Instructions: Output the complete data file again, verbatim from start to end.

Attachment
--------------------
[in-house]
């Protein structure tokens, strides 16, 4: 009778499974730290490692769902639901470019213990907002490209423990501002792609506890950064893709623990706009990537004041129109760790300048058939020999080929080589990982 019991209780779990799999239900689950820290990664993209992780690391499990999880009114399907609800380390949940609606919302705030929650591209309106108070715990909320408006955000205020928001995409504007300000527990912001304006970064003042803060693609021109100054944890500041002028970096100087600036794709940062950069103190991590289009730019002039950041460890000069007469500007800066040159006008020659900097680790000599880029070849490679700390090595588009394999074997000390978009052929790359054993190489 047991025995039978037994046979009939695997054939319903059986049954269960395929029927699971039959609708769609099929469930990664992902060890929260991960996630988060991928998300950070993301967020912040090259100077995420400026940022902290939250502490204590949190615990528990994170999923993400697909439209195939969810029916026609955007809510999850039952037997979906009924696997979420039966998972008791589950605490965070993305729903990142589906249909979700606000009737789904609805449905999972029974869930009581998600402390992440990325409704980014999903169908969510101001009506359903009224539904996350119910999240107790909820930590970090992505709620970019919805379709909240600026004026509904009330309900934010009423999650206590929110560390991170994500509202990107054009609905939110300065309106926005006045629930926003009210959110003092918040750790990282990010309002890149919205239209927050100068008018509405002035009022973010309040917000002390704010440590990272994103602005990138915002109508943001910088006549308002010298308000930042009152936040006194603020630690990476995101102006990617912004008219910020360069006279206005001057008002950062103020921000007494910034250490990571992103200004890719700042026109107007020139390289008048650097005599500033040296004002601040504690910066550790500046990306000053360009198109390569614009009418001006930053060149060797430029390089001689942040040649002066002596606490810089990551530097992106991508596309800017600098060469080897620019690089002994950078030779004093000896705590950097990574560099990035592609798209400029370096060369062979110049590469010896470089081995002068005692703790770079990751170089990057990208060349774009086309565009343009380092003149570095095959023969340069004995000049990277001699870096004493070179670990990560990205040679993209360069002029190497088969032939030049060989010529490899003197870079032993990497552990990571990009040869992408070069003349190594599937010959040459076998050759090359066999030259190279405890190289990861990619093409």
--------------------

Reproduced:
[in-house]
């Protein structure tokens, strides 16, 4: 009778499974730290490692769902639901470019213990907002490209423990501002792609506890950064893709623990706009990537004041129109760790300048058939020999080929080589990982 019991209780779990799999239900689950820290990664993209992780690391499990999880009114399907609800380390949940609606919302705030929650591209309106108070715990909320408006955000205020928001995409504007300000527990912001304006970064003042803060693609021109100054944890500041002028970096100087600036794709940062950069103190991590289009730019002039950041460890000069007469500007800066040159006008020659900097680790000599880029070849490679700390090595588009394999074997000390978009052929790359054993190489 047991025995039978037994046979009939695997054939319903059986049954269960395929029927699971039959609708769609099929469930990664992902060890929260991960996630988060991928998300950070993301967020912040090259100077995420400026940022902290939250502490204590949190615990528990994170999923993400697909439209195939969810029916026609955007809510999850039952037997979906009924696997979420039966998972008791589950605490965070993305729903990142589906249909979700606000009737789904609805449905999972029974869930009581998600402390992440990325409704980014999903169908969510101001009506359903009224539904996350119910999240107790909820930590970090992505709620970019919805379709909240600026004026509904009330309900934010009423999650206590929110560390991170994500509202990107054009609905939110300065309106926005006045629930926003009210959110003092918040750790990282990010309002890149919205239209927050100068008018509405002035009022973010309040917000002390704010440590990272994103602005990138915002109508943001910088006549308002010298308000930042009152936040006194603020630690990476995101102006990617912004008219910020360069006279206005001057008002950062103020921000007494910034250490990571992103200004890719700042026109107007020139390289008048650097005599500033040296004002601040504690910066550790500046990306000053360009198109390569614009009418001006930053060149060797430029390089001689942040040649002066002596606490810089990551530097992106991508596309800017600098060469080897620019690089002994950078030779004093000896705590950097990574560099990035592609798209400029370096060369062979110049590469010896470089081995002068005692703790770079990751170089990057990208060349774009086309565009343009380092003149570095095959023969340069004995000049990277001699870096004493070179670990990560990205040679993209360069002029190497088969032939030049060989010529490899003197870079032993990497552990990571990009040869992408070069003349190594599937010959040459076998050759090359066999030259190279405890190289990861990619093409």